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  • Anonymous

    Posted December 9, 2003

    Planet Broadband

    One of the most often heard terms in computing these days is ¿broadband¿. Although it¿s often discussed and just as often dismissed as hype, many people may not know what broadband fully means or signifies. In ¿Planet Broadband¿, author Rouzbeh Yassini provides an easy to understand introduction to describe what broadband is and why it matters to us. ¿Planet Broadband¿ looks at the potential of this fast growing communications technology. It explains why broadband is more than just a faster connection to the Internet ¿ in fact, broadband can unlock the power of the information age and holds the promise to improve nearly every aspect of modern life. The author is considered the ¿Father of the Cable Modem¿, having founded LANcity in 1990, and having introduced the first high-speed residential communications modem designed to integrate with television cable networks. His excitement about broadband is infectious and he successfully describes the many features and benefits of this technology. As he points out, in 2002 over 42 million people worldwide had some form of broadband connection to the Internet, and in the U.S., more than 50,000 new households connect to broadband every week. He predicts that broadband will be in a majority of U.S. homes within 5 years. By comparison, it took 70 years for the telephone to makes its way into a majority of homes, and 90 years for the majority of U.S. residents to have their own car. Yassini provides an excellent background to the explosive growth of broadband by providing a very-readable history of analog and digital technologies. He describes the advent of DSL and the history of the cable modem, and makes the technologies accessible to readers of all levels and technology experience. For example, Yassini describes how someone using a cable modem sends an e-mail to his boss in another state. The description is lucid, easy to understand, and engaging. The author also describes the process that takes place when a user has DSL or a cable modem installed at home. The book also provides an overview of some of the many applications of broadband. For example, Major League Baseball games are now available for a fee over the Internet to users with a suitable fast broadband connection. Businesses are quickly adopting video conferencing as the method of choice for conducting meetings when travel costs are a factor. Organizations buy goods, manage inventories, streamline processes, all thanks to the integration of broadband into their daily processes. The author provides detailed description sof broadband¿s impact in government, health-care, education, and entertainment. In the home, broadband is also creating a revolution, and Yassini shows us how. From creating their own content, to using always-on connections for queries, to finding new forms of entertainment, home users are benefiting in countless ways from the broadband revolution. And the broadband benefits are not just limited to the PC, but are becoming incorporated into the entire home. Users are seeing broadband applications in home entertainment systems, telephone communication, and even how the home is run. ¿Planet Broadband¿ takes the mystery out of a very fast growing technology that is affecting more us every day. Whether you are new to the world of broadband or a seasoned ILEC engineer, ¿Planet Broadband¿ is a fresh read and will be a welcome addition to your library.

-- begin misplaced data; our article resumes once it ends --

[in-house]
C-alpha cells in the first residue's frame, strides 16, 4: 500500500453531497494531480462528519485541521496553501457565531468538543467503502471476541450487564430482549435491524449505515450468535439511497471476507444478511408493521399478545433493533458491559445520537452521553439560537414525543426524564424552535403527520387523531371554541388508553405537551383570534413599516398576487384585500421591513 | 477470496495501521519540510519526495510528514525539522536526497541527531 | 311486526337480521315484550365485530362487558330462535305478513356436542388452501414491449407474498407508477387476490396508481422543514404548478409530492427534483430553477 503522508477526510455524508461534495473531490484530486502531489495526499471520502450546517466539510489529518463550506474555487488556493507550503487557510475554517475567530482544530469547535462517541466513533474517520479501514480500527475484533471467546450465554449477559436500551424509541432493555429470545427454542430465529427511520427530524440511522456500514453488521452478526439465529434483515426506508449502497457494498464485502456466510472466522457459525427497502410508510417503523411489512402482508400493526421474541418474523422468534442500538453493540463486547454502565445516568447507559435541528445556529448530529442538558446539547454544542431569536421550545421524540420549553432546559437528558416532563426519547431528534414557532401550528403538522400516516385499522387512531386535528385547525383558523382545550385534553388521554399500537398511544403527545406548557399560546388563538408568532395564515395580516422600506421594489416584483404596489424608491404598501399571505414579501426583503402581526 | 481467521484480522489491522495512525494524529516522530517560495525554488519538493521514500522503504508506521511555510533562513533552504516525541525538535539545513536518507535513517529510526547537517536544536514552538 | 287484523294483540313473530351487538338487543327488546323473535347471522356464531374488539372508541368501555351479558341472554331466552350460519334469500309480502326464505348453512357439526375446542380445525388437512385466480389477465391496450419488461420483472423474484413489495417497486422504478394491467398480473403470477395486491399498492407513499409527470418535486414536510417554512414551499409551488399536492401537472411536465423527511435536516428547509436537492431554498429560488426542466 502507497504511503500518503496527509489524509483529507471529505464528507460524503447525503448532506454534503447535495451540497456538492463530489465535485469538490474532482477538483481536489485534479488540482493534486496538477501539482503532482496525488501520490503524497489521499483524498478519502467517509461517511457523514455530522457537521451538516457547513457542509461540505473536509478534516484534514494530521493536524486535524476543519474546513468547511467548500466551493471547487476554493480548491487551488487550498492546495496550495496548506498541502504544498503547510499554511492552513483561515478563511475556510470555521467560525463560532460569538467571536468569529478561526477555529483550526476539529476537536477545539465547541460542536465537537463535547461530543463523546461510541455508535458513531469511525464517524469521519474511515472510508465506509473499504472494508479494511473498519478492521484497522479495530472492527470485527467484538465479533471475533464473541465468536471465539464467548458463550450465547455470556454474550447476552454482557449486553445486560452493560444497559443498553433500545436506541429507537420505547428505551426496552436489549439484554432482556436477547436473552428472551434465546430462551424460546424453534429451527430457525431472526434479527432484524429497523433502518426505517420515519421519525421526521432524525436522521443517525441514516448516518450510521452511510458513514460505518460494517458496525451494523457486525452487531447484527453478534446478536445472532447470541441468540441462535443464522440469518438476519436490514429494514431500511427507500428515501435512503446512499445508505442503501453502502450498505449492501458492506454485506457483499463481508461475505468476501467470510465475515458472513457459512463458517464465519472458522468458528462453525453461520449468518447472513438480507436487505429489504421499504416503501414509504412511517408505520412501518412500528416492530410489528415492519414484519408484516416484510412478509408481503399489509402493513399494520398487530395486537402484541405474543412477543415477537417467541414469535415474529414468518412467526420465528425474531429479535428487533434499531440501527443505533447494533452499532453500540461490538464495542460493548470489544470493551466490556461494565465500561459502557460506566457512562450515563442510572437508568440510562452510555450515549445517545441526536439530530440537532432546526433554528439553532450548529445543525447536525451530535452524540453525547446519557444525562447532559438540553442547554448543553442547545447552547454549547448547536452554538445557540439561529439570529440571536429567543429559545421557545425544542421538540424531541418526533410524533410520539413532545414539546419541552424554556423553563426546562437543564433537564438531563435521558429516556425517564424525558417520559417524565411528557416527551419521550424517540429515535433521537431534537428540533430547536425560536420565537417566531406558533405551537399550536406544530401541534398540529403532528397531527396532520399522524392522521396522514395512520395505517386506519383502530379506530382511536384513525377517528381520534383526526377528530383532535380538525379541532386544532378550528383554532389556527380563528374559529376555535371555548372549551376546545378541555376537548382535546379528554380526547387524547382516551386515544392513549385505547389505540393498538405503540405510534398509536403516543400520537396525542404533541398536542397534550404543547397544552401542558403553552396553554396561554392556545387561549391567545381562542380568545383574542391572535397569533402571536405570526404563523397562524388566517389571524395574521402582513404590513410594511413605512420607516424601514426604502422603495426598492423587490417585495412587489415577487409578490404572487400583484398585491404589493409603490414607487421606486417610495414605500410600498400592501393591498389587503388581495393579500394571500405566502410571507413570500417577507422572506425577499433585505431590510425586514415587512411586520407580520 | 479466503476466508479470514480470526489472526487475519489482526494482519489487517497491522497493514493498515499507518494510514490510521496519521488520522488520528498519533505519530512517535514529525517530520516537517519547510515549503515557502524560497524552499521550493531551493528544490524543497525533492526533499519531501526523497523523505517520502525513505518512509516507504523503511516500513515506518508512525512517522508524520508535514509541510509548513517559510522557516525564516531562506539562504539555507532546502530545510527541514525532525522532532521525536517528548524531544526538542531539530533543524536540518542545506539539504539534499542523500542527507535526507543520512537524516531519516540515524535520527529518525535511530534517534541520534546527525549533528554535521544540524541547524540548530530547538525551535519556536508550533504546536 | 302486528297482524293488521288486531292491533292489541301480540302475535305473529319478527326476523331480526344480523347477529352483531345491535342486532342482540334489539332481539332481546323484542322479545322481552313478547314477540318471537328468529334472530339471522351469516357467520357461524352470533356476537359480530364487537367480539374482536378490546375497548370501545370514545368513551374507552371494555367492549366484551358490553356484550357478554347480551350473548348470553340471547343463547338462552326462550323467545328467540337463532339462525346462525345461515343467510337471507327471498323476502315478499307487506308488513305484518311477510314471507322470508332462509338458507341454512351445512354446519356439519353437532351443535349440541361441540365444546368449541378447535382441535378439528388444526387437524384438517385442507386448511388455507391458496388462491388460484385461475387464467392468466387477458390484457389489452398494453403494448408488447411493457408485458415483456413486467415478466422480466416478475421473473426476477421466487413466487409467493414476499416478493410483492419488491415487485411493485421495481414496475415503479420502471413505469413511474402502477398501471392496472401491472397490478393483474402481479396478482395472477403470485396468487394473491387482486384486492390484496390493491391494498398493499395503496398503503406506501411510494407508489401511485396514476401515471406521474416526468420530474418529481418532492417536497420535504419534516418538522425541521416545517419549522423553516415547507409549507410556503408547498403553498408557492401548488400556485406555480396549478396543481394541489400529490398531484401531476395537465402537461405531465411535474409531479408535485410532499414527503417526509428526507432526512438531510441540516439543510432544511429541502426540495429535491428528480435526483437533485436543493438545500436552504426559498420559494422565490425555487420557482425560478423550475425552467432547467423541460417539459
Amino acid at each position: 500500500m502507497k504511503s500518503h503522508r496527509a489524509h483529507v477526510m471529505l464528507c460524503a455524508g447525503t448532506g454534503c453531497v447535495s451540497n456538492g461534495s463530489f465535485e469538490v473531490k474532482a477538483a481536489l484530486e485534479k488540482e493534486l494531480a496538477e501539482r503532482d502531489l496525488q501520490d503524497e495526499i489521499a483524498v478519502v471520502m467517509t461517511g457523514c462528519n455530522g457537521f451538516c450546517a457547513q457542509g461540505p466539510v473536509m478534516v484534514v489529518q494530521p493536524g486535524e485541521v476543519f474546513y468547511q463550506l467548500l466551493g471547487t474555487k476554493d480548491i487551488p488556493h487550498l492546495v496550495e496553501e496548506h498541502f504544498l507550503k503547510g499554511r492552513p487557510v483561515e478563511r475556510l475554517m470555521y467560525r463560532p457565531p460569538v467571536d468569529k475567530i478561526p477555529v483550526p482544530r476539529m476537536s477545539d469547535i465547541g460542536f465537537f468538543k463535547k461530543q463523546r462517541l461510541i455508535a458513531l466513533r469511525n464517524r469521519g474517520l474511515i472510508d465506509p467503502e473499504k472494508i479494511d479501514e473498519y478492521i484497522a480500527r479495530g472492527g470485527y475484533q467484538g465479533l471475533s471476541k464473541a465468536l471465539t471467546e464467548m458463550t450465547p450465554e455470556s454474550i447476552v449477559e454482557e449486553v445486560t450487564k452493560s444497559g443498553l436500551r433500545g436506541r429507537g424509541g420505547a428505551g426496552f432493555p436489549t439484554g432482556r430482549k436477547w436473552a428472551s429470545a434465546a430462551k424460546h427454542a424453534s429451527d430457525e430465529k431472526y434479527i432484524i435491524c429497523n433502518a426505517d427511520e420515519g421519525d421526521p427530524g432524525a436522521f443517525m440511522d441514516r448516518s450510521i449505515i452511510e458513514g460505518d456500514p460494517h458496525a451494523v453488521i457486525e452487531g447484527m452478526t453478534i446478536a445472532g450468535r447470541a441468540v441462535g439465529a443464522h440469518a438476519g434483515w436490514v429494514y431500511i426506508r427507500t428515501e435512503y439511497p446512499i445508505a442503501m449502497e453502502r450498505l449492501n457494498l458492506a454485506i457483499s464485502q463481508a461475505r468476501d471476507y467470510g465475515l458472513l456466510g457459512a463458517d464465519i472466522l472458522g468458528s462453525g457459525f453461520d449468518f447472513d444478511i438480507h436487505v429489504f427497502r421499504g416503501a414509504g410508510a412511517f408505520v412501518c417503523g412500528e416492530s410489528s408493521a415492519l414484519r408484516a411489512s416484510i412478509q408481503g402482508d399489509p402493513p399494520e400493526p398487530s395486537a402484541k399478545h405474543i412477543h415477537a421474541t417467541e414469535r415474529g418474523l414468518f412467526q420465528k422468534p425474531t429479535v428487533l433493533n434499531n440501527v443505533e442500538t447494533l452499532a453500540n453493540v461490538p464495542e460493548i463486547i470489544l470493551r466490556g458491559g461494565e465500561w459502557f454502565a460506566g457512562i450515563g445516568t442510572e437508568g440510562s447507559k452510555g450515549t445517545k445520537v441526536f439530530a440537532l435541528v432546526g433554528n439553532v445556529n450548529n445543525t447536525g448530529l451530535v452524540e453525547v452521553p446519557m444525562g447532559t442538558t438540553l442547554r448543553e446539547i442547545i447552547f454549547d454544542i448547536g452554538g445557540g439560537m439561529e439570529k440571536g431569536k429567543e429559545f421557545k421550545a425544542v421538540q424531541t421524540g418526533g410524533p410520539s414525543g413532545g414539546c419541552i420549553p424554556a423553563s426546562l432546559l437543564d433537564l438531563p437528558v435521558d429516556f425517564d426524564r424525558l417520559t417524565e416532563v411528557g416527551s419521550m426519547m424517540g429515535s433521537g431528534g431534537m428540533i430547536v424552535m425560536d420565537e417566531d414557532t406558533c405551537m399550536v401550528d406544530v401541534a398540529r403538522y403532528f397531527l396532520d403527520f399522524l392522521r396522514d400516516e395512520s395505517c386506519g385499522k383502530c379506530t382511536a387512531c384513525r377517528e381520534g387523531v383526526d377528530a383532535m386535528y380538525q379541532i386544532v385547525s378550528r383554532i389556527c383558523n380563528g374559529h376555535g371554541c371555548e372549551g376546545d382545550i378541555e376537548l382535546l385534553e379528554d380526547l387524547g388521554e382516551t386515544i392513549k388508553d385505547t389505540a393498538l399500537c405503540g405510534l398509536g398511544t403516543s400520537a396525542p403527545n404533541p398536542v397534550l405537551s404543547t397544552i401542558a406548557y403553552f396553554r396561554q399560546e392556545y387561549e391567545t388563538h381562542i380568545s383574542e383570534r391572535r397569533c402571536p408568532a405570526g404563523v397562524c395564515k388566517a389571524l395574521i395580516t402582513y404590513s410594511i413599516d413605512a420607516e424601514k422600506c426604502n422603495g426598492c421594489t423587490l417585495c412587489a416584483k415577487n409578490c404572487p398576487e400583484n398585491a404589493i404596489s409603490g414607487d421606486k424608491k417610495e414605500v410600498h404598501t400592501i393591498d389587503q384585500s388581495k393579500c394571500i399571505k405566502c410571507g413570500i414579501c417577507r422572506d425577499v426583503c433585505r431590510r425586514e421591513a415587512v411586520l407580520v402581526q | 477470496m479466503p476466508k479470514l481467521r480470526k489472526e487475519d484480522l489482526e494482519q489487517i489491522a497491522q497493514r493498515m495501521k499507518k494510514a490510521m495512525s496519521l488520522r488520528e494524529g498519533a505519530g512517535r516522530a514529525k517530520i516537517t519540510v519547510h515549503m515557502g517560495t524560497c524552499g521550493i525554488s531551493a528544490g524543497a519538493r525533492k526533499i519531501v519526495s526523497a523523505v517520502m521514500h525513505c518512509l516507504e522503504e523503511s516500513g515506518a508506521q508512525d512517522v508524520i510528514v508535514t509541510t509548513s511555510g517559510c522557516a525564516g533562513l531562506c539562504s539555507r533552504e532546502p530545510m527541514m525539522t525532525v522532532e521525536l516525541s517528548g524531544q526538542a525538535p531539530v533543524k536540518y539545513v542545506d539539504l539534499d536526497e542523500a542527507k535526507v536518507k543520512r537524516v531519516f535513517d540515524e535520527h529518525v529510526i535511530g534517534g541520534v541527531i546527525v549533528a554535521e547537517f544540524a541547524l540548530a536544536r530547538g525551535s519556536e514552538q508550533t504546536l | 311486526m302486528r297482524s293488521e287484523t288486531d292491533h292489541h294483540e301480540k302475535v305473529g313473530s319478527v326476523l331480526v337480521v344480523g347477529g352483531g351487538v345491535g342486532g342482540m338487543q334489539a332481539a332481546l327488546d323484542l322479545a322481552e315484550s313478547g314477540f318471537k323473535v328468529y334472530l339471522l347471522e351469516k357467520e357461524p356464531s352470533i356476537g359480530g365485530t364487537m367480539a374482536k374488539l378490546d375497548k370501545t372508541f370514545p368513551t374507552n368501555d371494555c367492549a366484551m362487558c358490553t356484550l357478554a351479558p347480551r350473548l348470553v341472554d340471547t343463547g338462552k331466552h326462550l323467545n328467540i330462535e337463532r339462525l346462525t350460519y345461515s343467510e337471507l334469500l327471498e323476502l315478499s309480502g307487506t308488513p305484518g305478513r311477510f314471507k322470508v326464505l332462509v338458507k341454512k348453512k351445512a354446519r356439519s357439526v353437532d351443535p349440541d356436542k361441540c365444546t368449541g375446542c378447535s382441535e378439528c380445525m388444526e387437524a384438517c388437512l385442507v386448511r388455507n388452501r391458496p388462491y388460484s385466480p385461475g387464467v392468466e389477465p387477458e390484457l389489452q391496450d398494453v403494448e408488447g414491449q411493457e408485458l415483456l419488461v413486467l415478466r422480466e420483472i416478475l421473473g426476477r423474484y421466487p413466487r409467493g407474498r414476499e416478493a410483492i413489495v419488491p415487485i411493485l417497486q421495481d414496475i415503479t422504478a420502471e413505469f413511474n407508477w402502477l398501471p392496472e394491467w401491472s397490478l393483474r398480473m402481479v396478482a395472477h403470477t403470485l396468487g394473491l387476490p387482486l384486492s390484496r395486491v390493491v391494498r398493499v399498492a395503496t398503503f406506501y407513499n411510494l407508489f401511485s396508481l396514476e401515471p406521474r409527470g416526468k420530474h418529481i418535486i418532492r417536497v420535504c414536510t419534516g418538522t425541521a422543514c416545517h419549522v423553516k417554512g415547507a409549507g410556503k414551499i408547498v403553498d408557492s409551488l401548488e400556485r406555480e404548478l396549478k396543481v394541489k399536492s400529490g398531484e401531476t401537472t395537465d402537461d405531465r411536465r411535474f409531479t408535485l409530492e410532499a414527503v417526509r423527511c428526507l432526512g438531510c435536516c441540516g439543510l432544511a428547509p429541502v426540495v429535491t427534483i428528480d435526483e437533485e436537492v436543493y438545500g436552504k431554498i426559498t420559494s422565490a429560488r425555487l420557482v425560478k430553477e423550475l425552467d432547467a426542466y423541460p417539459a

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  • Anonymous

    Posted October 6, 2003

    Broadband┬┐s past, present and future.

    Although the books compact look and feel should have indicated otherwise, I expected yet another technical book that would require a fair amount of commitment and concentration on my part. I was pleasantly surprised to discover this was not the case. Unlike most books I read, I found this book read more like a story than a technical book. Although technical content is kept to a minimum, the different technologies are well explained and the concepts are easy to understand. I didn¿t see any direct coloration between this book and any specific certification track. However, this book would serve well as a preparatory book for anybody coming into the broadband spectrum or even for those pursuing Cisco¿s Cable specialization or CCIP certifications. I found the historical references and usage statistics both interesting and surprising. Like most, I am aware of broadband and use it on a daily basis. However, until reading this book I was oblivious to its usage and far reaching possibilities. The author¿s knowledge and enthusiasm for the subject is apparent, sometimes so much so the book does tend to become a little repetitive. Despite this, you can¿t help but be excited by what broadband has and will have to offer in the future. If the author¿s predictions are correct and I believe they are, broadband will become as prominent as the television or telephone. In fact if broadband has its way, both will become applications on a broadband network. If you¿re looking for detailed technical information or configuration help, this book is not for you. If you desire an overview of broadband and a glimpse into its history and future possibilities, start reading.